Professional Jeweler Archive:A Tale of Two Jewelers

September 2000

Image

A Tale of Two Jewelers

In New Jersey, two retailers undertake similar remodels for dissimilar reasons

Remodeling or enlarging a store sends signals that can affect a business’ image. But when two stores are practically across the street from each other in a small town (Haddonfield, NJ, population 12,000) and end up with similar looks, it’s easy to conclude at least one of them was keeping up with the Joneses.

The proprietors of both stores, Stephen Wisely Jewelers and Sam S. Yampell Jewelers, plead innocent to the charge.

“I wouldn’t build this type of store just for Haddonfield,” says Stephen Wisely, who opened his enlarged 2,500-sq.-ft. store in June. Haddonfield is “just a venue” for a jewelry business seeking a regional, even national, audience, he says. Stephen Wisely Jewelers may even grow to become a chain, he says, and he needs a headquarters location that won’t disappoint high expectations of his upscale customers.

“We view this as a Fifth Avenue/Newport Beach-type of store,” he says. Wisely first opened in 1980 in nearby Cherry Hill, NJ, moved to Haddonfield two years later and then expanded into next door.

Sam Yampell, on the other hand, views his store as a hometown business. His grandfather opened Sam S. Yampell Jewelers in 1929. The new 2,000-sq.-ft. shop opened in December 1999 opposite its old 700-sq.-ft. location on Haddonfield’s main street. “We often refer to ourselves as a Haddonfield tradition, so we definitely wanted to stay on the main street,” says Yampell. “But we’d outgrown the old store.”

The location is an 18th century street lined with colonial architecture, so both jewelers chose to move up in a classic style. Outside, their spaces feature red brick facades, traditional colors and colonial-type signboards. Inside, the decor includes classic columns and – most strikingly – a feature Wisely calls “the rotunda.”

This circular arrangement of columns and display cases serves, in both stores, as the focal point and tool to shape the respective images of the jewelers.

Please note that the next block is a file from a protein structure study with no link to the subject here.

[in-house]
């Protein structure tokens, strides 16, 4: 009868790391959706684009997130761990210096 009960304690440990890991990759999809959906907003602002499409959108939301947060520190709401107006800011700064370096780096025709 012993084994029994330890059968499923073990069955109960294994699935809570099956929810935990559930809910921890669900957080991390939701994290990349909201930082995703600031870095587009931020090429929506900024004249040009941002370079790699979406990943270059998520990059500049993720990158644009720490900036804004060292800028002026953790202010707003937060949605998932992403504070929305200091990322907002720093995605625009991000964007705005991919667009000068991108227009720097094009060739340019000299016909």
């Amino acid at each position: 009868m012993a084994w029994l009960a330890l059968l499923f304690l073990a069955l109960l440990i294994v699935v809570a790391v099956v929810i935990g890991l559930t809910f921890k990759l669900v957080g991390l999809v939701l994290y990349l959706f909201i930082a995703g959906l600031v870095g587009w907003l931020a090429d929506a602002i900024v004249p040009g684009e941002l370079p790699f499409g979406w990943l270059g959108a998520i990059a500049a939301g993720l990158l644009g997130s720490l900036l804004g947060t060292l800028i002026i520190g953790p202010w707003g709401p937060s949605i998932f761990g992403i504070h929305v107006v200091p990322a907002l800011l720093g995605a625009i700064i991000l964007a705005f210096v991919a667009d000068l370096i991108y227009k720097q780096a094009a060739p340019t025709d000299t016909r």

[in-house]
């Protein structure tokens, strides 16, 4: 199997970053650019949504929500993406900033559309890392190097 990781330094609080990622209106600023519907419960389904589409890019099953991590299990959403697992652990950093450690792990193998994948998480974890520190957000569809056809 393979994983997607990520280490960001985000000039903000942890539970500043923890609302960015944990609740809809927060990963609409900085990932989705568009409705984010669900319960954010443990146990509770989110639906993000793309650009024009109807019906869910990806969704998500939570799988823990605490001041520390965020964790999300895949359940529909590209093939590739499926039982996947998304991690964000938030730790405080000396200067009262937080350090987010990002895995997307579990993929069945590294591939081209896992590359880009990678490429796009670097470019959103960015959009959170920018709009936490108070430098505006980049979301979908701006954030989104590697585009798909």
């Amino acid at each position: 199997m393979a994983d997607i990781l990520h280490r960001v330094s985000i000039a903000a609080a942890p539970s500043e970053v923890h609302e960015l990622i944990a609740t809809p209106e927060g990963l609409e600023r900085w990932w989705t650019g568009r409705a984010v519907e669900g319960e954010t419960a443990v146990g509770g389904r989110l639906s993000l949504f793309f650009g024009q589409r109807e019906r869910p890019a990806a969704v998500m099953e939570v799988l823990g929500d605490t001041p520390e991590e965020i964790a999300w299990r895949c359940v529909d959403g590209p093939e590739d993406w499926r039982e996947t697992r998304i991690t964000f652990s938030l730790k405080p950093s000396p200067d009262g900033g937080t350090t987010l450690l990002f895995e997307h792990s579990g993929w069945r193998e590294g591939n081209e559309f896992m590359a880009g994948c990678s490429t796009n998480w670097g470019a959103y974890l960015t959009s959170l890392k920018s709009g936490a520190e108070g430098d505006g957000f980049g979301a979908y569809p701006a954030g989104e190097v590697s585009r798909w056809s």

At Wisely’s, the rotunda features jewelry by cutting-edge designers such as Greg Ruth, D.K. Finds and Luca Carati. In the future, the rotunda will showcase Wisely’s signature line now in development.

Yampell’s rotunda features traditional jewelry and engagement rings. It’s an effort to break out of a reputation that goes back to his grandfather, a watchmaker. “We’ve always had watchmakers on the premises and still do,” says Yampell, noting the shop is an official Rolex dealer and service center. “But we’d developed a reputation as a watch store that carried jewelry and we want to change that.” In the new store, watches are in the rear; Yampell says he has already seen growth in sales of platinum and three-stone rings.

Wisely is creating what he hopes will be a regional destination store for discriminating affluent folks. So he’s added items such as the MacKenzie-Childs line of giftware and furniture and placed some of these items prominently. Already, he’s sold what he calls a “ridiculous bench” – an overstuffed and brightly painted item – for $5,000.

Given the radically different images their owners are determined to project, however, it would be a wonder if one store’s customers even notice the other store.

– by Mark E. Dixon

Though their customers and merchandise differ widely, two retail jewelers in Haddonfield, NJ, have remarkably similar store designs. Both jewelers say it’s an coincidence. At left is Sam S. Yampell Jewelers; above, Stephen Wisely Jewelers.

Copyright © 2001 by Bond Communications